Tuesday, July 19, 2011

Yes, but...

[The essence of the path is saying] Hai! (Yes!) The difficulty is learning to say Hai! without adding “But, but...”
 - Eido Shimano Roshi
I was reading an old issue of Buddhadharma magazine the other day, and came across a wonderful teaching by Eido Shimano Roshi, as summarized above.  The entire essay is beautiful and to the point, but I found myself using the pith part, the "learning to say Hai! (Yes!) without adding "But, but...", turning it over and over in my mind, like a koan.  It was a potent little reminder to me, of how often I pretend to say yes to what is.  I so often add a little or big "but" to my acceptance of things as they are, to other people, to life.

So often when I say "yes" to my children, I add those "but"s.  Sometimes those "but"s are necessary.  "Yes, you may have ice cream, but first we eat our dinner."  "Yes, we may cross the street, but first you must hold my hand."  Sometimes though, it is about not fully giving myself over to them and to the present moment.  "Yes, mama will play with you, but..."  But, first I must do this, or only for a little bit, or this game, not that game, or ... just a thousand little addendum, rather than a clean, open, unequivocal "yes!"  How unfair to them.  How unfair to myself.  This putting of conditions on being with them fully, in the way they ask of me.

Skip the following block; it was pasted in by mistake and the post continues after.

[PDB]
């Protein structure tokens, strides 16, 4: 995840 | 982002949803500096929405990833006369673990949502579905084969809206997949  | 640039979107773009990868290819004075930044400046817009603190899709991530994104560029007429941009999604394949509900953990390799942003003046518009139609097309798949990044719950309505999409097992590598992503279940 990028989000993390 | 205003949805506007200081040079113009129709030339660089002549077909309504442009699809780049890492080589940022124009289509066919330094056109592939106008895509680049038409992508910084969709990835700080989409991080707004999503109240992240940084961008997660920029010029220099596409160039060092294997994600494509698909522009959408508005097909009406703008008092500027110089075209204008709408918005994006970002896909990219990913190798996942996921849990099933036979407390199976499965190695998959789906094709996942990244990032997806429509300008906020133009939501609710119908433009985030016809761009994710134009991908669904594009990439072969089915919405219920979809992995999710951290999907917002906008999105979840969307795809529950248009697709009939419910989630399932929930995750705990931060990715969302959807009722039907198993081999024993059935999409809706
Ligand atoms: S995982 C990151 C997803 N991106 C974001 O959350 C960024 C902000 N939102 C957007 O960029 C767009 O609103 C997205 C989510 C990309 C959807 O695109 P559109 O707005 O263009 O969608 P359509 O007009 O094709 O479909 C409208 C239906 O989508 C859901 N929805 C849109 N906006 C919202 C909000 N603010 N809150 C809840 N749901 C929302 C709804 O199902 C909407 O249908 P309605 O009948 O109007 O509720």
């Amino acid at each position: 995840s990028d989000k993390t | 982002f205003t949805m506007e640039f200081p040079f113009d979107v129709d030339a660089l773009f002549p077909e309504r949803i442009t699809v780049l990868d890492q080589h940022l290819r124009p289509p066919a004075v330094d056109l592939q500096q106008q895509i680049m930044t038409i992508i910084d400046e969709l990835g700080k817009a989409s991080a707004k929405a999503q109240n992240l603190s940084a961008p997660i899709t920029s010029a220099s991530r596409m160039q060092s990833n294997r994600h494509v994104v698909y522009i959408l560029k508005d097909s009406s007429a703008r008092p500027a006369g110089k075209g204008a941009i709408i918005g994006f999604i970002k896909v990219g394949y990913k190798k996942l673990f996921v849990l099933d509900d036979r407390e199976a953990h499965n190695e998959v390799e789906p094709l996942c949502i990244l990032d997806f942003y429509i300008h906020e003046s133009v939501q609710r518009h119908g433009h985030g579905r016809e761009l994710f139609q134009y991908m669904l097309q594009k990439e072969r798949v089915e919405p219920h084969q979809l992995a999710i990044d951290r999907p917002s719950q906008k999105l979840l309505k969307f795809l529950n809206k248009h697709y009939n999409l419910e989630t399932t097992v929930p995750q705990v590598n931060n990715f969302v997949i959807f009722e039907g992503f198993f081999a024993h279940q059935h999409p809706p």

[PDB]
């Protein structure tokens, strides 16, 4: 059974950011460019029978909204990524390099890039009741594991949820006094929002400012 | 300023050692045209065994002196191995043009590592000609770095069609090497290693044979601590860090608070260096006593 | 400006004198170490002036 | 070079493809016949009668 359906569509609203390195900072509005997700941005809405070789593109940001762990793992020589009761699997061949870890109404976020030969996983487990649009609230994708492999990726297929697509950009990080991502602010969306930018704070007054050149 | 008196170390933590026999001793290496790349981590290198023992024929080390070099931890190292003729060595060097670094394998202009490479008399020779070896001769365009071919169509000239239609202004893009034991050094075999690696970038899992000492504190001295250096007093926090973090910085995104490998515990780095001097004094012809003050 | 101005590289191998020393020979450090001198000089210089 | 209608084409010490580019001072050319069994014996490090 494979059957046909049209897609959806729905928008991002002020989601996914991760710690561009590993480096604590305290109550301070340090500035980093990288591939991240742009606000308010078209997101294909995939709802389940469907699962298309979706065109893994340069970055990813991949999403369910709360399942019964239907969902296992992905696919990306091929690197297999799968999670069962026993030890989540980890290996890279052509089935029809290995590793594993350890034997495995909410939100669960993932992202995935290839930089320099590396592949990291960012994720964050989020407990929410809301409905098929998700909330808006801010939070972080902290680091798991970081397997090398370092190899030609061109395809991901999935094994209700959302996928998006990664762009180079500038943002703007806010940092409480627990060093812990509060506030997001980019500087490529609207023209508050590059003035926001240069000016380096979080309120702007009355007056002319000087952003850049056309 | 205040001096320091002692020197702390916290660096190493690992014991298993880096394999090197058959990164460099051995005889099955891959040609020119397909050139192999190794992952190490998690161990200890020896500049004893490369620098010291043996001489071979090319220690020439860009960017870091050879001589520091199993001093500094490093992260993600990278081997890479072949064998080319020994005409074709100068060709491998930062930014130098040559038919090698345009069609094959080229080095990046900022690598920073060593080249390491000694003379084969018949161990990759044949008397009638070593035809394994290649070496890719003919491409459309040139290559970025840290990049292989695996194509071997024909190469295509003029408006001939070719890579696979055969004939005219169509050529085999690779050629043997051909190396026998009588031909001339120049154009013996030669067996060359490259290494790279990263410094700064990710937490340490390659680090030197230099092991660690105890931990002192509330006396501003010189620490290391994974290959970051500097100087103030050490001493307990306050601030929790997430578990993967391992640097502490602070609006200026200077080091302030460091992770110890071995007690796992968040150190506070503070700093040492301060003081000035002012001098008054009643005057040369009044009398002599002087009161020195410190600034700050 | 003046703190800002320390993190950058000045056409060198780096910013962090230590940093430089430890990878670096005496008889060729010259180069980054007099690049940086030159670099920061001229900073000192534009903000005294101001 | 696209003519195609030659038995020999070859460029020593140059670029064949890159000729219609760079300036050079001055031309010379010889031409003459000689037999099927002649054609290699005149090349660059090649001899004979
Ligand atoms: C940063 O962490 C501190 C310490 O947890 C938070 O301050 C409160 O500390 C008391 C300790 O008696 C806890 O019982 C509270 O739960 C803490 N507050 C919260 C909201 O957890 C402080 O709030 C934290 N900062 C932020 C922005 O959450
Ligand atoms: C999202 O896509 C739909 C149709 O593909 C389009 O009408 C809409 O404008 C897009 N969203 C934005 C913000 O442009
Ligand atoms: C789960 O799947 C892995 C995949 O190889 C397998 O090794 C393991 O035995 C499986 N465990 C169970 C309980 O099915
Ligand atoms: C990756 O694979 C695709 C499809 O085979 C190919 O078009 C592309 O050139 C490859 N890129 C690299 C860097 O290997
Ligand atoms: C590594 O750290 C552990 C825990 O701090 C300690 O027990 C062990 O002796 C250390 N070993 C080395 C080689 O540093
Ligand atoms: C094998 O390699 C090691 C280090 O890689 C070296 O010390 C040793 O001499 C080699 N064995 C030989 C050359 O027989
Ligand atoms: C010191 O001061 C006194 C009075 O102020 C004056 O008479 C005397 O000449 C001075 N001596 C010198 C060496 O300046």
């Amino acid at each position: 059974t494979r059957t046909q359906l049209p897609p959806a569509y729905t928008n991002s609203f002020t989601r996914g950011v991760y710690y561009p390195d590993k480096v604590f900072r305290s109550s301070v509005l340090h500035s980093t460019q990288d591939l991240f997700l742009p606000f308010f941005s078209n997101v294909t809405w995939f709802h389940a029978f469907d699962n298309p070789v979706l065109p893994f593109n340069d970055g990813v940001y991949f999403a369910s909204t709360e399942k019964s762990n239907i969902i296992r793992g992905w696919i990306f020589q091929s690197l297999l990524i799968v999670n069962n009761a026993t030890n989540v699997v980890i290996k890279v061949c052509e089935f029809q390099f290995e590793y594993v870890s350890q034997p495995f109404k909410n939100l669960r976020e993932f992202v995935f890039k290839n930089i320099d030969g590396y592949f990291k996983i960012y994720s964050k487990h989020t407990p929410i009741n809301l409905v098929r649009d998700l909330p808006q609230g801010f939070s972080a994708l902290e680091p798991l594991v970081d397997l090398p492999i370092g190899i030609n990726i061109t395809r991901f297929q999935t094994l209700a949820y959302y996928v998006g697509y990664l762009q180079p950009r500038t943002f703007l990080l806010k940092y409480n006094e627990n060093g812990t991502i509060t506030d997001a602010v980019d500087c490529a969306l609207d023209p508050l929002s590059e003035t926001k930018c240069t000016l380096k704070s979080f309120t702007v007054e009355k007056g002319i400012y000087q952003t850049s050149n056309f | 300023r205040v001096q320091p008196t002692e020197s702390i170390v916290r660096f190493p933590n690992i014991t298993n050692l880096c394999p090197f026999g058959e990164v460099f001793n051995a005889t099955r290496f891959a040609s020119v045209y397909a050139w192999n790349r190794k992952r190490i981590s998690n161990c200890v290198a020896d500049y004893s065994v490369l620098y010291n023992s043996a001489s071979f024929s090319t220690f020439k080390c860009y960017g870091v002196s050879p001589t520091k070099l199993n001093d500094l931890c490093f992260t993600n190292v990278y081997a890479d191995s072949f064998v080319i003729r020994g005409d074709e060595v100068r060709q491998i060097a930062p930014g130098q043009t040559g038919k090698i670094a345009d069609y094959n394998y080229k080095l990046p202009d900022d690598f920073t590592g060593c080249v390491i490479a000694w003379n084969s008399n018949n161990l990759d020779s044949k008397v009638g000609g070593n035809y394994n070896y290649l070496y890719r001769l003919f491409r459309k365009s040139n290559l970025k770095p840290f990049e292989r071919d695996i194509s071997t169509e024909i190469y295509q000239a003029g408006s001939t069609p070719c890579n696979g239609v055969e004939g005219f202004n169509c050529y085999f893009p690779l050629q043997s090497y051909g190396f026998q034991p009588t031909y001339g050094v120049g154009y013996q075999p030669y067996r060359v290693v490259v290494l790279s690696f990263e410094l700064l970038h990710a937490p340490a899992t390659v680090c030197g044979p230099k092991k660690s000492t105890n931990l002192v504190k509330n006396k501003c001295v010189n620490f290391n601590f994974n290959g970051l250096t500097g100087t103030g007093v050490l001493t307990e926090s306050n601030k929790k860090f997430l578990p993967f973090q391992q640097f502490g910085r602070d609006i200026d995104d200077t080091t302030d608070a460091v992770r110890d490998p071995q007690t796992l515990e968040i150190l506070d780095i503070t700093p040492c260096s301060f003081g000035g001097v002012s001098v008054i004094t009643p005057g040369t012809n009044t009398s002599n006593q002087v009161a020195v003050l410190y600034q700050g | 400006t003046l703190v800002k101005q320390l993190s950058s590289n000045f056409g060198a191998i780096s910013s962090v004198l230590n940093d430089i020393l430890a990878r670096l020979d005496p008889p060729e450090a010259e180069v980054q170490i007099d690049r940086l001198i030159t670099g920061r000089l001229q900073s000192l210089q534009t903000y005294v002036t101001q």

My husband is about to go away on retreat halfway across the country for two weeks.  I said "Yes!" to his going, and now I realize I also added some "but"s.  Not voiced, but deeply felt.  "But what about me and the children?" was definitely in there, somewhere.  It's like offering out my hand and then pulling it back, just a little - a small gesture, but definitely apparent and felt by others.

So I am practicing just saying "Yes".  "Yes" to how I am feeling in a particular moment (no internal adding on of "but I really don't want to feel this way".  "Yes" to a request from my children (no adding on of conditions or an internal "but I really would prefer to be sitting down resting right now") and a big "yes" to everything, everything, everything.  Noticing all the little ways I retreat, resent, hold back and won't let go.  Sometimes subtle, sometimes not so much.  It feels good to loosen the tight grasp of ego just a little bit, let go the hard hand that can clutch around the heart.

Just like trusting in basic goodness.  "Yes" we say, "but..."  Let's gently let go of the "but" and just say "yes" to all of it, every bit.  So much more space that way.

Roshi continues:
As you know, we all carry various kinds of emotional, psychological, and intellectual pride, which feeds our resistance, preventing us from simply saying “Hai” from the bottom of our hearts. Your practice may be accompanied by pain, drowsiness, scattered thoughts...and it is difficult maybe for you to simply say “Hai.” But as long as you came here for Zen practice, to improve your state of mind, and to be made less fearful, less irritated, more openhearted, less anxious, and to ultimately become better human beings, why don’t you start by saying, “Hai!”
Just a note:  with my husband away, posting will be light, so I will be reposting some of my older entries that people seem to find useful over the next couple of weeks.  Sending you all huge hugs and peace.

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